|Ring Names|| Jim Hellwig|
Blade Runner Rock
|Height||6 ft 2 in (1.88 m)|
|Weight||275 lb (125 kg)|
|Born||June 16 1959|
|Billed||Parts Unknown (as The Ultimate Warrior)|
Queens, New York (as The Dingo Warrior)
|Trained by||Red Bastien|
|Debut||November 28, 1985|
|Retired||June 25, 2008|
Warrior (born James Brian Hellwig on June 16, 1959) is a retired American professional wrestler. He is best known for his appearances in the World Wrestling Federation (WWF) throughout the late 1980s and early 1990s as the Ultimate Warrior, during which time he won the WWF Championship and pinned Hulk Hogan in the main event of WrestleMania VI. Hellwig legally changed his name to Warrior in 1993. He wrestled both as a heel and as a face. Warrior retired from professional wrestling in 1999 and embarked on a public speaking career. On June 25, 2008 he returned to wrestle one final match, defeating Orlando Jordan in Barcelona, Spain in a match booked by the Italian Nu-Wrestling Evolution promotion.
In professional wrestling, Warrior is a former world champion having won the WWE championship once.
|MAGAZINE COVERS||EVENT HISTORY||TOYS||IMAGES|
Warrior began his pro wrestling career as Jim "Justice" Hellwig of Powerteam USA, a group of bodybuilders formed in 1985 by Red Bastien and Rick Bassman, but the gimmick went under when they discovered that, in their estimation, the team had limited wrestling potential.
Of the four members of Powerteam USA, only Hellwig and "Flash" Steve Borden had subsequent wrestling careers of any note. The two formed a splinter group tag team called Freedom Fighters retaining their Flash/Justice names. They later became the Blade Runners where Flash became Sting and Justice became Rock. They wrestled in this team in the UWF and on the independent circuit.
After the group ended, Sting retained his name but Rock became Dingo Warrior for a short period in World Class Championship Wrestling. After WCCW, Hellwig signed with the WWF and was given the name Ultimate Warrior.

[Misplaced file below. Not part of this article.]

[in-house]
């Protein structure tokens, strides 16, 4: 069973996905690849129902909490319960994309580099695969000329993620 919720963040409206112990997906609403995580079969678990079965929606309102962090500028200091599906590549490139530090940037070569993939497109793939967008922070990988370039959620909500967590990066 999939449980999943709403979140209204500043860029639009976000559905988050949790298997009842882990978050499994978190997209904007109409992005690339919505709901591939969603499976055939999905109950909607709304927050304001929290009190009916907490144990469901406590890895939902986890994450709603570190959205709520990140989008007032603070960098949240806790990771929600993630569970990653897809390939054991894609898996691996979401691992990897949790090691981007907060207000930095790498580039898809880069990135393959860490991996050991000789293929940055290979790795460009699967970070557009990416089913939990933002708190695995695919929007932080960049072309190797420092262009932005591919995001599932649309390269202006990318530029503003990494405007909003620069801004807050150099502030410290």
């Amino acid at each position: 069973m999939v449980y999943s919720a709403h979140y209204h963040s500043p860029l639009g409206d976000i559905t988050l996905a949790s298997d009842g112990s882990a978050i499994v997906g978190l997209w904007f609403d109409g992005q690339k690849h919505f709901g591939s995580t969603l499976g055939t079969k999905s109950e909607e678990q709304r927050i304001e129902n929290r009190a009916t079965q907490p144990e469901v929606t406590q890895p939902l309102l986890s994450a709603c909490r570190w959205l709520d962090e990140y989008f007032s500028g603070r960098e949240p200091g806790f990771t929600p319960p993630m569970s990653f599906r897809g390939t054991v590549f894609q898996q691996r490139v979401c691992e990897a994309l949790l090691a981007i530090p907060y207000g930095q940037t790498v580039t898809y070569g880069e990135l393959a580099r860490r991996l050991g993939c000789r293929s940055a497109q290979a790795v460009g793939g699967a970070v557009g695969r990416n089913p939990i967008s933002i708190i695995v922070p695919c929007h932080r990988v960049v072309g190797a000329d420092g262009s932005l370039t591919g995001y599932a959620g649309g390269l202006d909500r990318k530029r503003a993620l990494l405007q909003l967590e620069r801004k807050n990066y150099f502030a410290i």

World Wrestling Federation
As a World Wrestling Federation (WWF) superstar from the mid-80s to the early 90s, the Ultimate Warrior was known for his high-energy wrestling style and his Gorilla Press Slam, in which he would lift his opponent with an overhead shoulder press and then drop him to the mat face-first, and following with a running splash for his finisher. His matches were generally kept short and frantic, featuring a handful of power moves. The Ultimate Warrior's ring entrances featured him racing into the arena at full speed, bursting into the ring, and violently shaking the ropes up and down. Warrior's string of fast-paced squash matches ended up being a fundamental key to his popularity (the same routine later popularized Goldberg). He was also known for his distinctive pattern of face painting.
Warrior enjoyed two stints as Intercontinental Champion, defeating The Honky Tonk Man (in 32 seconds at the first ever SummerSlam in 1988) and Rick Rude at Summerslam 1989. The Warrior was heralded as the wrestler to carry the torch after the pending retirement of Hulk Hogan in 1990. Following a few confrontations with Hogan, most notably at the 1990 Royal Rumble, the Warrior was written in as Hogan's opponent for Wrestlemania. Ultimate Warrior defeated Hogan on April 1, 1990, at SkyDome in Toronto, Ontario in the main event (which was billed "The Ultimate Challenge") of WrestleMania VI. This match is regarded by several fans as "the greatest match ever in the history of WrestleMania" due to the atmosphere, timing of maneuvers, and the build-up (and possibly where the match took place, the massive then-SkyDome, now Rogers Centre, WrestleMania's largest-sized venue). The Warrior held the title until the Royal Rumble in January 1991, dropping the belt to Sgt. Slaughter (thanks to interference by Randy "Macho King" Savage).
Warrior gained revenge on Savage at WrestleMania VII, pinning him in a "retirement match." Thereafter, he became embroiled in a brutal feud with The Undertaker after Undertaker and his manager, the macabre Paul Bearer, locked Warrior in a coffin on the set of Bearer's Funeral Parlor (one of the WWF's biggest "evil" incidents to that time). Eventually, Jake "The Snake" Roberts offered to help Warrior in his feud, but wound up turning against him; however, Roberts' impending feud with Warrior was quickly scuttled.
In August 1991, Warrior was involved in an alleged pay dispute with WWF owner Vince McMahon. Warrior had put a figurative gun to Vince McMahon's head and threatened to no show the main event for SummerSlam (shown on The Self-Destruction of the Ultimate Warrior DVD) teaming him with Hulk Hogan against Sgt. Slaughter, Colonel Mustafa, and General Adnan unless he was paid a certain amount of money. It is unclear whether this sum was an amount the Warrior felt was owed to him (for previous work), or whether it was a new demand. The amount was never disclosed to the public and after the Ultimate Warrior chased Adnan and Mustafa backstage, McMahon promptly fired him. He would then be re-hired in 1992.